The National Commission for Women (NCW) in India reported in April 2020 that there had been an almost 100 percent increase in domestic violence during the coronavirus-induced lockdown. In the Hubei province of China, there had been a tripled increase in domestic violence reports to police, in February, reports The Guardian. Latin American countries like Mexico and Brazil have witnessed a spike in calls to hotlines in the past two months. The story is similar in other countries like South Africa, France, Germany and Australia.
Let’s not forget that this data does not include those sections of society wherein access to technology and telecom of any kind is ill-afforded and therefore countless cases are potentially going unreported. Due to the lockdown, many are unable to reach out to the police. Incidentally, this too is no easy feat.
In India, whether the survivors belong to an educated, higher-income family or an uneducated, low-income daily wager, police apathy has reportedly been the great leveller.
Irina Brar, 36, a former professional Golfer who hails from Chandigarh, Punjab was in a 10-year long abusive marriage before she could muster the courage to call out her perpetrator and seek outside help and legal counsel. Speaking to me candidly, Brar relayed the additional horrors she had to face while trying to lodge a complaint with the local authorities. “Reporting the abuse to the authorities is another trauma in itself. I am fortunate that I finally found legal counsel that I can trust but sadly it took hiring three sets of counsel to get here. When a woman goes to the authorities she is already at her weakest and most vulnerable. And that is when the system decides to break her even more by making her feel like the criminal. It’s a complete trial by fire. After what I have been through in my quest for justice, I know that nothing can break me now.”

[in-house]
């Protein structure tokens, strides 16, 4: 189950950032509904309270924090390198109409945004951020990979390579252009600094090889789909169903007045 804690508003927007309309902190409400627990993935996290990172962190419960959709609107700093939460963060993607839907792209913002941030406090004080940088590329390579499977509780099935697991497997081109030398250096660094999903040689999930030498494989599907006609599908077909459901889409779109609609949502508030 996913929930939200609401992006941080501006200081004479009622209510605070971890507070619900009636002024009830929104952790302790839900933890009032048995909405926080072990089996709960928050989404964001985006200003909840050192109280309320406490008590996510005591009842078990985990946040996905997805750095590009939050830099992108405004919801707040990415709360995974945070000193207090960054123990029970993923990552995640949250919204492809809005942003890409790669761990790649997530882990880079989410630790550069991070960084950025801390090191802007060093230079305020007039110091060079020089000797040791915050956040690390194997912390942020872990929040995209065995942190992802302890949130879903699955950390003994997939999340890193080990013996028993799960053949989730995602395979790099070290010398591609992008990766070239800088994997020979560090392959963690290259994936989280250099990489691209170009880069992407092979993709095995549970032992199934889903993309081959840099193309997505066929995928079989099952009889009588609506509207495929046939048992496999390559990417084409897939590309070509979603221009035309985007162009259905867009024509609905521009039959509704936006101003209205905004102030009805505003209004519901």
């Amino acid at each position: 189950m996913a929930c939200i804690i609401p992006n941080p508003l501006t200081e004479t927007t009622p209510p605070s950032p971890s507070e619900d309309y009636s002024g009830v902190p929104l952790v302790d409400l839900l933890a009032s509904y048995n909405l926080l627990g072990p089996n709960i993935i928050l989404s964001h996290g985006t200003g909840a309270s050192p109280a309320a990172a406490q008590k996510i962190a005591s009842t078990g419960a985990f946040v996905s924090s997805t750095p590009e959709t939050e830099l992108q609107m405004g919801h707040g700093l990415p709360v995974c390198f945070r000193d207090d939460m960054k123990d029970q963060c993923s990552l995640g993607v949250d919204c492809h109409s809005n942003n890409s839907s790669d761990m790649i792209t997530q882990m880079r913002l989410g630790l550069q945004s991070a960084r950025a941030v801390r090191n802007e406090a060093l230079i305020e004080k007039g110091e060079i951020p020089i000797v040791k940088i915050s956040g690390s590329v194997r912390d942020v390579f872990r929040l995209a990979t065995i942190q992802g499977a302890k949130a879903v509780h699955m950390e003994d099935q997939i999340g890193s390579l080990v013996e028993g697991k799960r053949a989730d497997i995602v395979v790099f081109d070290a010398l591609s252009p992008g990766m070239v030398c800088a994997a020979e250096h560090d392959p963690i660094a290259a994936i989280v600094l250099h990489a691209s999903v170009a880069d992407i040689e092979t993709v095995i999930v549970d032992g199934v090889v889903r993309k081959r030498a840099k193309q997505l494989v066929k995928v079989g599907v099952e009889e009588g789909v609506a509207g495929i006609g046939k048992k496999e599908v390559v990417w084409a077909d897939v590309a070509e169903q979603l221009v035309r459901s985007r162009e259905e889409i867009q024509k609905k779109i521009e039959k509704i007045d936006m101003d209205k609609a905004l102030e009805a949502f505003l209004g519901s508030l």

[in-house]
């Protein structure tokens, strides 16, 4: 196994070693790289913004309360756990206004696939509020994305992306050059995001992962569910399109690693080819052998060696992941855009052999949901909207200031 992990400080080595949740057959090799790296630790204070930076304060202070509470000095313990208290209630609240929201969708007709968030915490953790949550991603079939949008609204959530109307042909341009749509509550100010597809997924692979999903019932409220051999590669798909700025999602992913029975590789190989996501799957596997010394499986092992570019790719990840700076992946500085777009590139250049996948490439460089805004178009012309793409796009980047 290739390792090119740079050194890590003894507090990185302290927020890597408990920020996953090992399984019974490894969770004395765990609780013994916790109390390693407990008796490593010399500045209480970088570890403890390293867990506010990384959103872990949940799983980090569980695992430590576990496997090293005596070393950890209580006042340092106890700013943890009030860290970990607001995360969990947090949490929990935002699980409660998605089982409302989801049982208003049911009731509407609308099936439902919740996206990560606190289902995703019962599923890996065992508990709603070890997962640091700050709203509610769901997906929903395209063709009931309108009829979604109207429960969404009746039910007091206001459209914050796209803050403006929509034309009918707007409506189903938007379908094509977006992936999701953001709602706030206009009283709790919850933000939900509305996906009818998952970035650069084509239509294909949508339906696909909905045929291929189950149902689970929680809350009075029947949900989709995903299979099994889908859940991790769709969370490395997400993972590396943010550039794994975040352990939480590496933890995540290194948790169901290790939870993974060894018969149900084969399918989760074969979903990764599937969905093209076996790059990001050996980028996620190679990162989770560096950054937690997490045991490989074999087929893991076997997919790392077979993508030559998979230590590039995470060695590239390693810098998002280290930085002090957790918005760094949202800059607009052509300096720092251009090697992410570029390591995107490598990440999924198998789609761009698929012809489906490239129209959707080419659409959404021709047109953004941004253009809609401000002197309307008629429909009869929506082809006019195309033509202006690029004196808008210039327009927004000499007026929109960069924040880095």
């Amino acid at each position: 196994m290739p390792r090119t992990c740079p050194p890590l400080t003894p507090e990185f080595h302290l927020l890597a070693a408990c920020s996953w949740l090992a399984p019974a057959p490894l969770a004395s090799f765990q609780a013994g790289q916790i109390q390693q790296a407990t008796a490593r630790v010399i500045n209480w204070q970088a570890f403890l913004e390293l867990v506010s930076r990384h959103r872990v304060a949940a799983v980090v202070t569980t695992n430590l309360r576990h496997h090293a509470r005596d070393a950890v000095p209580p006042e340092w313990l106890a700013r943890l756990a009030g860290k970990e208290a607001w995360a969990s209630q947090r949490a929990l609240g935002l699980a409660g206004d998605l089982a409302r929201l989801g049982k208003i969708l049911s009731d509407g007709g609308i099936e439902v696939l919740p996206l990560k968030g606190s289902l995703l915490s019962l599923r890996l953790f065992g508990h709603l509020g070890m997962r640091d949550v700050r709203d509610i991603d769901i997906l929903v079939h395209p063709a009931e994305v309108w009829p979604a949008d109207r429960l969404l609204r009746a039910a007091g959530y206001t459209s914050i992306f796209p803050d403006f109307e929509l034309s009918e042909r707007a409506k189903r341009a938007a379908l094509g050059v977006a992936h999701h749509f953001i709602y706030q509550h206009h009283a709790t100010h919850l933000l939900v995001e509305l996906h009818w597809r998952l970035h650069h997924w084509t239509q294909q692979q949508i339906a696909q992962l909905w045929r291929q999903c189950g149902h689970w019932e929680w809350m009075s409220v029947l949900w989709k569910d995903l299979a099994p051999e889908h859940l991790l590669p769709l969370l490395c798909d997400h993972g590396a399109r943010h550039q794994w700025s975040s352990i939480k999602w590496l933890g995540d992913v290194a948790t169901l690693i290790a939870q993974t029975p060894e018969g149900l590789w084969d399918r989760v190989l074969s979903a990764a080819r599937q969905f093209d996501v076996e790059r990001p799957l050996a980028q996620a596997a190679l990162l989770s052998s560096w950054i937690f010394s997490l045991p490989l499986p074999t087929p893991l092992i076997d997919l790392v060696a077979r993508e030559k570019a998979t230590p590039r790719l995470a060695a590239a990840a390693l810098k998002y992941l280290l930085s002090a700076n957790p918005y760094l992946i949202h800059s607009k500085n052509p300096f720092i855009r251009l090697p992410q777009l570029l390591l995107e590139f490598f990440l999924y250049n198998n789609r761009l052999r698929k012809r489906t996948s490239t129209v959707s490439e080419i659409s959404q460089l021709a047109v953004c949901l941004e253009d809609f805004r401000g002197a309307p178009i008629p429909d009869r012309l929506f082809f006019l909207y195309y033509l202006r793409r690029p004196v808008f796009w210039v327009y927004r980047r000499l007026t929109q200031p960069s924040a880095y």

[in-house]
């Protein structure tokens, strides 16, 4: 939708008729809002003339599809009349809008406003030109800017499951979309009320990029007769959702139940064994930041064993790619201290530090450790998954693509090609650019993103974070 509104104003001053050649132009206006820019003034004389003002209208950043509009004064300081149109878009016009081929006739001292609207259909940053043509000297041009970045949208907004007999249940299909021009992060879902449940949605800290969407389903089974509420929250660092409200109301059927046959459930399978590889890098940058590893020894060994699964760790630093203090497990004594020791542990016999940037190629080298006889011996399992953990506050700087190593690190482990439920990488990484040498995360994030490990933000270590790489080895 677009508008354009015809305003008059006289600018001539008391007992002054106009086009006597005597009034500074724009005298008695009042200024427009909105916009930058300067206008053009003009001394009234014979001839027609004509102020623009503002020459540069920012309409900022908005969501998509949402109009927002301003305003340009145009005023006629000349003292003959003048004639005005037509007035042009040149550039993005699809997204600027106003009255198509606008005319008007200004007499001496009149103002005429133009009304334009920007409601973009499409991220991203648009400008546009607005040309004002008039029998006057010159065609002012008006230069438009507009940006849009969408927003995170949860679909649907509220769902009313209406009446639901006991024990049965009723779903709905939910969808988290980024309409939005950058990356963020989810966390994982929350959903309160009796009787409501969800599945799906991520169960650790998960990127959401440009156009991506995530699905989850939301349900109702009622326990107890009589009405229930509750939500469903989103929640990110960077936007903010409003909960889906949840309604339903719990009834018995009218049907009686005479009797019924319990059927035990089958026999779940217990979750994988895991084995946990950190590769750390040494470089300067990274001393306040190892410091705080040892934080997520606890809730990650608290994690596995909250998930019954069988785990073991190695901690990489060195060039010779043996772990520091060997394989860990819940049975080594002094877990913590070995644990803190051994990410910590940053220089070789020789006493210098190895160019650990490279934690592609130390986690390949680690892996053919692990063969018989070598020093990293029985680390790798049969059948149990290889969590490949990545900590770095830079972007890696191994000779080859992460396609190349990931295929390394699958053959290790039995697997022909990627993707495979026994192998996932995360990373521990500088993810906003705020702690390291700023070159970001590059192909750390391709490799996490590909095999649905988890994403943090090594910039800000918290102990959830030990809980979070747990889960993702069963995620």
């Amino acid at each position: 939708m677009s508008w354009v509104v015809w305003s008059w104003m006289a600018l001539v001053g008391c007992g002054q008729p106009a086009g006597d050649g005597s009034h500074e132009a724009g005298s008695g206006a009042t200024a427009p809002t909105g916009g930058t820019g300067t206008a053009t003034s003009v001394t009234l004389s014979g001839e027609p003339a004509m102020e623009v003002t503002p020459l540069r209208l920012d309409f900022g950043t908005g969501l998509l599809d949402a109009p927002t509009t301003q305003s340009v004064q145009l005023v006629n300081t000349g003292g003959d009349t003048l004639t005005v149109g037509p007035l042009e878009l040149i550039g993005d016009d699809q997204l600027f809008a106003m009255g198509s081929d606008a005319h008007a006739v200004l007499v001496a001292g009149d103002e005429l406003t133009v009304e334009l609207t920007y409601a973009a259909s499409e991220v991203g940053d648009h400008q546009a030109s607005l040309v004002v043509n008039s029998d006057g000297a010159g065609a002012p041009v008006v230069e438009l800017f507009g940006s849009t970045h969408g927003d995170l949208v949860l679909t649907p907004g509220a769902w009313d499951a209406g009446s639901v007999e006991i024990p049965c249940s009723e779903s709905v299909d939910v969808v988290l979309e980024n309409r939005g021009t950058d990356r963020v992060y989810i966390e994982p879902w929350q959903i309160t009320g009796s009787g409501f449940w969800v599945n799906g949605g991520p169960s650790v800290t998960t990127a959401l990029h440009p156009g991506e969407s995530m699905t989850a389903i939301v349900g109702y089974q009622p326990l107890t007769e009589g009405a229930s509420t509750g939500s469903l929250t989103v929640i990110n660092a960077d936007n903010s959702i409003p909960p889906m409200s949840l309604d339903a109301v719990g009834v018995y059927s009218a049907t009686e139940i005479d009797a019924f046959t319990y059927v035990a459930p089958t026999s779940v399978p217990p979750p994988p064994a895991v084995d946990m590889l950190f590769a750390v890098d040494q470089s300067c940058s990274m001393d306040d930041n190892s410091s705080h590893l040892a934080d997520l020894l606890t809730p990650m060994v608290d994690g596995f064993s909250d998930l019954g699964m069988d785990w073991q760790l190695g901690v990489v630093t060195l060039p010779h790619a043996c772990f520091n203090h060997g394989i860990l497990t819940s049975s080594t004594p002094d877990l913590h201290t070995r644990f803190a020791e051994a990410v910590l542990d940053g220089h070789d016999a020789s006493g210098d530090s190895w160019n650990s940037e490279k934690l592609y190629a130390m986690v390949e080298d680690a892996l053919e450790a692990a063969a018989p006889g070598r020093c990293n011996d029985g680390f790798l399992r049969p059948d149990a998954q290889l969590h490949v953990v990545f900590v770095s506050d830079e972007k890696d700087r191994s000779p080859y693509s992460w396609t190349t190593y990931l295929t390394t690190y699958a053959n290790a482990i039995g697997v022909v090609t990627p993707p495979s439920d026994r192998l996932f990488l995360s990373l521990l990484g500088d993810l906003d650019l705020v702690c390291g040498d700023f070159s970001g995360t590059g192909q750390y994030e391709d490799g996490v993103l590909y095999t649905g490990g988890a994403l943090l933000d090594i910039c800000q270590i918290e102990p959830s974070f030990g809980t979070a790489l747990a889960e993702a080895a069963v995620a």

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Another woman in her late forties reached out to me with her story on the condition of anonymity. “ I faced the wrath of our patriarchal society that told me to suck it up and live with it. My parents haven’t yet come to terms with the split. Just a handful of friends and relatives stayed in my corner. The others all distanced themselves.”
The common denominator here is that these are all strong, unyielding, working women and mothers, fighting alone not just demons inside their own married lives but those outside their homes too. The very same authorities that have been put in place to help women like them are the ones that extinguish any lingering burning flames of hope and justice.